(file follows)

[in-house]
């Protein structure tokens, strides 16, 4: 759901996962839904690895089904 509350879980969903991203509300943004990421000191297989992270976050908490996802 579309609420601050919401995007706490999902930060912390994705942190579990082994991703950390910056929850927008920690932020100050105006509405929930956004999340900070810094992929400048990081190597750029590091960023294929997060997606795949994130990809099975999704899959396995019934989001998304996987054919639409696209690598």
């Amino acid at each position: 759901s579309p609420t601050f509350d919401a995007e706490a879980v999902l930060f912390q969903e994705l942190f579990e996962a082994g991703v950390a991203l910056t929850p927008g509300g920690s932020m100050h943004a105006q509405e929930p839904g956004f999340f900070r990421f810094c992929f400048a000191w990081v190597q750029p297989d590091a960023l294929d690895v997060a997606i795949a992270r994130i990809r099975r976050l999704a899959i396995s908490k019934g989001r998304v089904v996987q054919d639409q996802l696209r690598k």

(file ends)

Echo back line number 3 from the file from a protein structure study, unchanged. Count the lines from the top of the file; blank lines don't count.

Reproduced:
């Amino acid at each position: 759901s579309p609420t601050f509350d919401a995007e706490a879980v999902l930060f912390q969903e994705l942190f579990e996962a082994g991703v950390a991203l910056t929850p927008g509300g920690s932020m100050h943004a105006q509405e929930p839904g956004f999340f900070r990421f810094c992929f400048a000191w990081v190597q750029p297989d590091a960023l294929d690895v997060a997606i795949a992270r994130i990809r099975r976050l999704a899959i396995s908490k019934g989001r998304v089904v996987q054919d639409q996802l696209r690598k």